English Grammar: Style, Rhetoric, and Poetry ; to which are Added, Preparatory Logic ; And, Advice to the Student, on the Improvement of the Understanding

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Longman, Brown, Green, & Longmans, 1846 - English language - 271 pages
 

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Page 62 - The end, then, of learning is, to repair the ruins of our first parents by regaining to know God aright, and out of that knowledge to love him, to imitate him, to be like him, as we may the nearest by possessing our souls of true virtue, which, being united to the heavenly grace of faith, makes up the highest perfection.
Page 137 - Thou preparedst room before it, And didst cause it to take deep root, and it filled the land. The hills were covered with the shadow of it, And the boughs thereof were like the goodly cedars. She sent out her boughs unto the sea, And her branches unto the river.
Page 227 - Shakespeare is, above all writers, at least above all modern writers, the poet of nature; the poet that holds up to his readers a faithful mirror of manners and of life. His characters are not modified by the customs of particular places, unpractised by the rest of the world ; by the peculiarities of studies or professions, which can operate but upon small numbers; or by the accidents of transient fashions or temporary opinions : they are the genuine progeny of common humanity, such as the world...
Page 208 - ... to dive into the depths of dungeons, to plunge into the infection of hospitals, to survey the mansions of sorrow and pain, to take the gauge and dimensions of misery, depression and contempt, to remember the forgotten, to attend to the neglected, to visit the forsaken, and to compare and collate the distresses of all men in all countries.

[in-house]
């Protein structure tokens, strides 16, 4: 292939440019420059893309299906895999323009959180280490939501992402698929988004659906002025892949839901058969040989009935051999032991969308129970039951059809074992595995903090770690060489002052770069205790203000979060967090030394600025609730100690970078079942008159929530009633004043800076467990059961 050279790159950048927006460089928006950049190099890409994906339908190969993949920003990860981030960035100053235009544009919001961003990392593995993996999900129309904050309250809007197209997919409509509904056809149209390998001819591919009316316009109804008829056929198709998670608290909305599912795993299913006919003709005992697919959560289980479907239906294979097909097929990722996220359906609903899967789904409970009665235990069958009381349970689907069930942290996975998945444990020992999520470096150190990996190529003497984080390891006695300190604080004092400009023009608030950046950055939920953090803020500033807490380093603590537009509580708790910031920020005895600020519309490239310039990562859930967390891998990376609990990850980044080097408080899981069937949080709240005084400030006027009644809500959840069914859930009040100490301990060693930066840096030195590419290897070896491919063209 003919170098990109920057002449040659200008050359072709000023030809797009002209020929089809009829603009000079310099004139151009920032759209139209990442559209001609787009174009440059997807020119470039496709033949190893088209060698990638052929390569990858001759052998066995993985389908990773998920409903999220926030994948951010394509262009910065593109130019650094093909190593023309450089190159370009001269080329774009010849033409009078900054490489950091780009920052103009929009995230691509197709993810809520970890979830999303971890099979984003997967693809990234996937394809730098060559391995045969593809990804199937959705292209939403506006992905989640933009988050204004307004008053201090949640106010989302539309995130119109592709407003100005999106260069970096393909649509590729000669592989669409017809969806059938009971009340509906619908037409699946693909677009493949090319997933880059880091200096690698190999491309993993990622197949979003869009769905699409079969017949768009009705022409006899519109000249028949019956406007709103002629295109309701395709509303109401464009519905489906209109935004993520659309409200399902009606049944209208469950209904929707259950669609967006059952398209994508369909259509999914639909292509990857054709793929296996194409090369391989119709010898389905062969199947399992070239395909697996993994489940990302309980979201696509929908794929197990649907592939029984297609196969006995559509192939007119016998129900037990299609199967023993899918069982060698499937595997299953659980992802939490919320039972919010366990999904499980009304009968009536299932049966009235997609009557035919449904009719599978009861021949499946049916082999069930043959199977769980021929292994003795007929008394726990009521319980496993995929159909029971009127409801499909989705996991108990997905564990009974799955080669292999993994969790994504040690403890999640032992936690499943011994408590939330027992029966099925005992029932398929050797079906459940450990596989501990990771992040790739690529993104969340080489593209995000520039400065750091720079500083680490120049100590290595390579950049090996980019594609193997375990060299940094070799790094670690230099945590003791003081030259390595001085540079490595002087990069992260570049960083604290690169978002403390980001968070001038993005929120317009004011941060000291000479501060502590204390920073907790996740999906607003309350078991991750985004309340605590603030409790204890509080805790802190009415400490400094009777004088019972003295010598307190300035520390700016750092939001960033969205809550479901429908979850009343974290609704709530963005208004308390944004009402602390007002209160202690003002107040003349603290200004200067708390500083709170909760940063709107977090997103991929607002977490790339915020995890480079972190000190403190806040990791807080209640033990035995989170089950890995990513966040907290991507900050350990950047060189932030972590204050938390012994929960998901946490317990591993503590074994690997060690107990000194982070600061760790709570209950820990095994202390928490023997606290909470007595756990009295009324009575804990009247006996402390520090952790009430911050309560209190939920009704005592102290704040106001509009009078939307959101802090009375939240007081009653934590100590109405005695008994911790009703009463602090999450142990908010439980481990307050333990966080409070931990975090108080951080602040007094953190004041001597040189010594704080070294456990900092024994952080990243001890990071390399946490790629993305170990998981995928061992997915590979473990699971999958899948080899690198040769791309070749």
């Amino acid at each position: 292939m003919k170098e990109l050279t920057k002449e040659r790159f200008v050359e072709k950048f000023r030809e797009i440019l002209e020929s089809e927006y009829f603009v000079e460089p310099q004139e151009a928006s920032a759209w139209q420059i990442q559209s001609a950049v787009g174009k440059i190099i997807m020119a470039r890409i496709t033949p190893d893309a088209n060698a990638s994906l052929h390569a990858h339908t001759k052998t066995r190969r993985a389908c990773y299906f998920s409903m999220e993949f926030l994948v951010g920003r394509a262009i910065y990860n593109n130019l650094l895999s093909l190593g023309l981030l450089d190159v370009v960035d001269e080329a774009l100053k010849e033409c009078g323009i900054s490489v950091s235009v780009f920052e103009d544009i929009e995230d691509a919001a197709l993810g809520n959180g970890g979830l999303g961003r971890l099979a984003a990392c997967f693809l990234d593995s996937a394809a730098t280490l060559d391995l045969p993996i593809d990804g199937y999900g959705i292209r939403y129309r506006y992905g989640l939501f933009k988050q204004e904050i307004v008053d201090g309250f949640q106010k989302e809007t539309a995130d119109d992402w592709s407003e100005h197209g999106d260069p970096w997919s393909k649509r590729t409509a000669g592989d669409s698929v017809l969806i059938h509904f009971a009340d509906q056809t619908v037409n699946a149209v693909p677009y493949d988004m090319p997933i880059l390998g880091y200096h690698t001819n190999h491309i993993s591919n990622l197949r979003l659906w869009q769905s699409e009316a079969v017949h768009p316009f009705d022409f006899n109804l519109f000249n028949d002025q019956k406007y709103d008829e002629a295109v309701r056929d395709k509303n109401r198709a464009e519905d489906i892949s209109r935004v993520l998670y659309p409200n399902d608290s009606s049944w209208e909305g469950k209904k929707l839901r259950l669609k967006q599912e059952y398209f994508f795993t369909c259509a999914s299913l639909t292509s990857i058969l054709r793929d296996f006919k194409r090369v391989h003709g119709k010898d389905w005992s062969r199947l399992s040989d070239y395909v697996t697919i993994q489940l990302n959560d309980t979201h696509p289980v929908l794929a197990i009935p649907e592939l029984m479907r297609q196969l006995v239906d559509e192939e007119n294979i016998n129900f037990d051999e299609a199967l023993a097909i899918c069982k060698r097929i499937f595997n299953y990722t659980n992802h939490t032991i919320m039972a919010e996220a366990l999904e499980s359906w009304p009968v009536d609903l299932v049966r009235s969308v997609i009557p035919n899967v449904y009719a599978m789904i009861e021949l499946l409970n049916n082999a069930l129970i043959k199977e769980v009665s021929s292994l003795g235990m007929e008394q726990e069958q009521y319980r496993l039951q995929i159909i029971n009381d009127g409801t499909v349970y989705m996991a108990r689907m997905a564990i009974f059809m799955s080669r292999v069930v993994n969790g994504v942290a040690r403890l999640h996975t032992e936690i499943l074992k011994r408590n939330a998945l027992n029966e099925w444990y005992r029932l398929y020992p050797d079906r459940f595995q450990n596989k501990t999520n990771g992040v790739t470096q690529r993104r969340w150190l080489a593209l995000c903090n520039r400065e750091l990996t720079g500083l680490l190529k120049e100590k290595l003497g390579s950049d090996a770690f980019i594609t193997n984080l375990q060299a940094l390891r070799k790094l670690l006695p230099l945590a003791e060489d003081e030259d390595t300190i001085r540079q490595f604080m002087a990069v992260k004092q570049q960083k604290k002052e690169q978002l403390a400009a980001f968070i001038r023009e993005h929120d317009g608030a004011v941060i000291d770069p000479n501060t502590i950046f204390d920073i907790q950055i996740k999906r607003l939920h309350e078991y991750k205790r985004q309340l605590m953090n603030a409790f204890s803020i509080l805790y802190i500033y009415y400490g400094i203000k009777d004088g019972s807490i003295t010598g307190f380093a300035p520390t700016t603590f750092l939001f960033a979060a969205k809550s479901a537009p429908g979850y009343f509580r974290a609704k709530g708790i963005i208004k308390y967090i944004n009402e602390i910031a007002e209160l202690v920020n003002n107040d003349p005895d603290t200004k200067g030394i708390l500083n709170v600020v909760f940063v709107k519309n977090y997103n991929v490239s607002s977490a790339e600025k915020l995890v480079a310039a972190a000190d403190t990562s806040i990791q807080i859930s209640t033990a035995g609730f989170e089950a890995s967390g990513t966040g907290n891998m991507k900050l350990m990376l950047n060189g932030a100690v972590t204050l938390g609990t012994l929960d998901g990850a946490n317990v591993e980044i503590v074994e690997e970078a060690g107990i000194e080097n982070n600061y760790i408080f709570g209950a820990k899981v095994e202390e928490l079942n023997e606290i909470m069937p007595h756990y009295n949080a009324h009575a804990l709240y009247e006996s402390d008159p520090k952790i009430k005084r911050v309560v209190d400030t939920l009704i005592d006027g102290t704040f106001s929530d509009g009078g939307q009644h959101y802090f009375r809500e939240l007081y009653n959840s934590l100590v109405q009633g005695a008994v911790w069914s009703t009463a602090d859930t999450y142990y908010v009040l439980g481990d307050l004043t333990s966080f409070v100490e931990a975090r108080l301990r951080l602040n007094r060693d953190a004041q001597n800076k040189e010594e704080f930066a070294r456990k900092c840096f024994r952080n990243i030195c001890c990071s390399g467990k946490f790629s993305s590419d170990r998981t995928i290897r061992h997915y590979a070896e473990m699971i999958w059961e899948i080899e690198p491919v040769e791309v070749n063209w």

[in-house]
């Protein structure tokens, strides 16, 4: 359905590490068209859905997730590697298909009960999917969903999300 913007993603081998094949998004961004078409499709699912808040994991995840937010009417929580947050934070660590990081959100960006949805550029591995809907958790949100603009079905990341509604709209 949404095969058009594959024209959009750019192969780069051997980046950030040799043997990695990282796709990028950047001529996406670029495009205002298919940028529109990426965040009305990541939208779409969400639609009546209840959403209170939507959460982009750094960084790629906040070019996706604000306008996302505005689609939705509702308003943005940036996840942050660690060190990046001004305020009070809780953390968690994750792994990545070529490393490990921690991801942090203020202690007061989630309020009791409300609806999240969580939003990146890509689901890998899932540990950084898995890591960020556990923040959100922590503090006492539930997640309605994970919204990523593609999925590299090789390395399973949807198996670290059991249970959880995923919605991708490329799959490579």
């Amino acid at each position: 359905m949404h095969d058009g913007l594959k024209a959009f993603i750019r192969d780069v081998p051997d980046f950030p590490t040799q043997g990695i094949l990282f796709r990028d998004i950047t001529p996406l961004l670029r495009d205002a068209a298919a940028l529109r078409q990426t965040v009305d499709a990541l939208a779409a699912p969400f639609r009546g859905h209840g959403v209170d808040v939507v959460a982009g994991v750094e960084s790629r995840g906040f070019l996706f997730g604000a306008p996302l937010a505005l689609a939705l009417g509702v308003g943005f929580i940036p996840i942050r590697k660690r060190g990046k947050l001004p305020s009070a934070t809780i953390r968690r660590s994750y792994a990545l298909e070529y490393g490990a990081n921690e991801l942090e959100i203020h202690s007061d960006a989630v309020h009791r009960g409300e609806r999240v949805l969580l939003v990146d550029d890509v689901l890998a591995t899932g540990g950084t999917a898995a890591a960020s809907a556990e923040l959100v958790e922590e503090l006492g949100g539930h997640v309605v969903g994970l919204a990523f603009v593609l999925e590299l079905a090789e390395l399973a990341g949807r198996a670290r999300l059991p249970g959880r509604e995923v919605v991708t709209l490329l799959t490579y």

Page 214 - In my distress I called upon the Lord, and cried unto my God : he heard my voice out of his temple, and my cry came before him, even into his ears.
Page 208 - He has visited all Europe, — not to survey the sumptuousness of palaces, or the stateliness of temples ; not to make accurate measurements of the remains of ancient grandeur, nor to form a scale of the curiosity of modern art ; not to collect medals, or...
Page 166 - I have coveted no man's silver or gold or apparel ; yea, ye yourselves know, that these hands have ministered unto my necessities, and to them that were with me. I have shewed you all things, how that so labouring, ye ought to support the weak, and to remember the words of the Lord Jesus, how he said ; It is more blessed to give than to receive.
Page 138 - And it came to pass at noon that Elijah mocked them, and said, Cry aloud : for he is a god ; either he is talking or he is pursuing, or he is in a journey, or peradventure he sleepeth, and must be awaked.
Page 227 - Shakespeare has no heroes; his scenes are occupied only by men who act and speak as the reader thinks that he should himself have spoken or acted on the same occasion: even where the agency is supernatural the dialogue is level with life.
Page 214 - And he rode upon a cherub and did fly: Yea, he did fly upon the wings of the wind. He made darkness his secret place; his pavilion round about him were dark waters and thick clouds of the skies.

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